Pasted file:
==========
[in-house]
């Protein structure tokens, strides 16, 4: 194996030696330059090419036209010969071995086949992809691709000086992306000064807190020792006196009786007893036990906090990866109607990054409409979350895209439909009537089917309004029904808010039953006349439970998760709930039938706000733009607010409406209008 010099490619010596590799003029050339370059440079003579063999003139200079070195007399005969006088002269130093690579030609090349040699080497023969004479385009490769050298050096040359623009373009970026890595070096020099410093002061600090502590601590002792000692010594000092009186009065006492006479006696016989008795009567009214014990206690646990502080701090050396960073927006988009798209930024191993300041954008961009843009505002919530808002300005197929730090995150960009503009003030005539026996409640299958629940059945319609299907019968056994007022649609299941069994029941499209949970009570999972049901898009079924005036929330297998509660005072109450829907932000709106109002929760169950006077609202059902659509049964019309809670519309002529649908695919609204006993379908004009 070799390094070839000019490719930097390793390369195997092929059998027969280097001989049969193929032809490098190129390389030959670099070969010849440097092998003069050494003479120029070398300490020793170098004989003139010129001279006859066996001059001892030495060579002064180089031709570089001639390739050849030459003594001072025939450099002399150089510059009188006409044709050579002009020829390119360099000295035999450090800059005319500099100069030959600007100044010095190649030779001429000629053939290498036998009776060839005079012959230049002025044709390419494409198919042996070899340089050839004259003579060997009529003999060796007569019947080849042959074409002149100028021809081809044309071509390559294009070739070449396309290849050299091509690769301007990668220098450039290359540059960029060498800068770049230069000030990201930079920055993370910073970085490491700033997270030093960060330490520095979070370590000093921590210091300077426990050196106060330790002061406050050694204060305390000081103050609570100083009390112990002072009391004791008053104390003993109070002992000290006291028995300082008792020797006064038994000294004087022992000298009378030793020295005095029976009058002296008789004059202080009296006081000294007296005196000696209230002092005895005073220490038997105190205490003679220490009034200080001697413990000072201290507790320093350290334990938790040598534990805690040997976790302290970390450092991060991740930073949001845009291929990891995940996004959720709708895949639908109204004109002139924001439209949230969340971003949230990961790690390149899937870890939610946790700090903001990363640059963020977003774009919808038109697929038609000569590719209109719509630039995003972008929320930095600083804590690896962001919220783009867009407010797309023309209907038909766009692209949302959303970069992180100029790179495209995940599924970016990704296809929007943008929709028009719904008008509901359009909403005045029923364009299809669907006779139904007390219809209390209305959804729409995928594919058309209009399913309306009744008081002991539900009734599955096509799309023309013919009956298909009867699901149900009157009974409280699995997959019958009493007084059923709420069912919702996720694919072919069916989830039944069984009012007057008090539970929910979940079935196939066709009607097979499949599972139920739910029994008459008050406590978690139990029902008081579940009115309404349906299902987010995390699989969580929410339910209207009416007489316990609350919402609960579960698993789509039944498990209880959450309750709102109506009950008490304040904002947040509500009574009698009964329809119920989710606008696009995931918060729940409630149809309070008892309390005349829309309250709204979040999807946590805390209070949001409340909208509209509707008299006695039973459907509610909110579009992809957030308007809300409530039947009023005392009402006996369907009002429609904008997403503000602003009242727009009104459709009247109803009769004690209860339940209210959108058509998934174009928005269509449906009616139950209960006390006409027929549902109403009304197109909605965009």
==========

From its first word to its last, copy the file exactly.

[in-house]
């Protein structure tokens, strides 16, 4: 194996030696330059090419036209010969071995086949992809691709000086992306000064807190020792006196009786007893036990906090990866109607990054409409979350895209439909009537089917309004029904808010039953006349439970998760709930039938706000733009607010409406209008 010099490619010596590799003029050339370059440079003579063999003139200079070195007399005969006088002269130093690579030609090349040699080497023969004479385009490769050298050096040359623009373009970026890595070096020099410093002061600090502590601590002792000692010594000092009186009065006492006479006696016989008795009567009214014990206690646990502080701090050396960073927006988009798209930024191993300041954008961009843009505002919530808002300005197929730090995150960009503009003030005539026996409640299958629940059945319609299907019968056994007022649609299941069994029941499209949970009570999972049901898009079924005036929330297998509660005072109450829907932000709106109002929760169950006077609202059902659509049964019309809670519309002529649908695919609204006993379908004009 070799390094070839000019490719930097390793390369195997092929059998027969280097001989049969193929032809490098190129390389030959670099070969010849440097092998003069050494003479120029070398300490020793170098004989003139010129001279006859066996001059001892030495060579002064180089031709570089001639390739050849030459003594001072025939450099002399150089510059009188006409044709050579002009020829390119360099000295035999450090800059005319500099100069030959600007100044010095190649030779001429000629053939290498036998009776060839005079012959230049002025044709390419494409198919042996070899340089050839004259003579060997009529003999060796007569019947080849042959074409002149100028021809081809044309071509390559294009070739070449396309290849050299091509690769301007990668220098450039290359540059960029060498800068770049230069000030990201930079920055993370910073970085490491700033997270030093960060330490520095979070370590000093921590210091300077426990050196106060330790002061406050050694204060305390000081103050609570100083009390112990002072009391004791008053104390003993109070002992000290006291028995300082008792020797006064038994000294004087022992000298009378030793020295005095029976009058002296008789004059202080009296006081000294007296005196000696209230002092005895005073220490038997105190205490003679220490009034200080001697413990000072201290507790320093350290334990938790040598534990805690040997976790302290970390450092991060991740930073949001845009291929990891995940996004959720709708895949639908109204004109002139924001439209949230969340971003949230990961790690390149899937870890939610946790700090903001990363640059963020977003774009919808038109697929038609000569590719209109719509630039995003972008929320930095600083804590690896962001919220783009867009407010797309023309209907038909766009692209949302959303970069992180100029790179495209995940599924970016990704296809929007943008929709028009719904008008509901359009909403005045029923364009299809669907006779139904007390219809209390209305959804729409995928594919058309209009399913309306009744008081002991539900009734599955096509799309023309013919009956298909009867699901149900009157009974409280699995997959019958009493007084059923709420069912919702996720694919072919069916989830039944069984009012007057008090539970929910979940079935196939066709009607097979499949599972139920739910029994008459008050406590978690139990029902008081579940009115309404349906299902987010995390699989969580929410339910209207009416007489316990609350919402609960579960698993789509039944498990209880959450309750709102109506009950008490304040904002947040509500009574009698009964329809119920989710606008696009995931918060729940409630149809309070008892309390005349829309309250709204979040999807946590805390209070949001409340909208509209509707008299006695039973459907509610909110579009992809957030308007809300409530039947009023005392009402006996369907009002429609904008997403503000602003009242727009009104459709009247109803009769004690209860339940209210959108058509998934174009928005269509449906009616139950209960006390006409027929549902109403009304197109909605965009």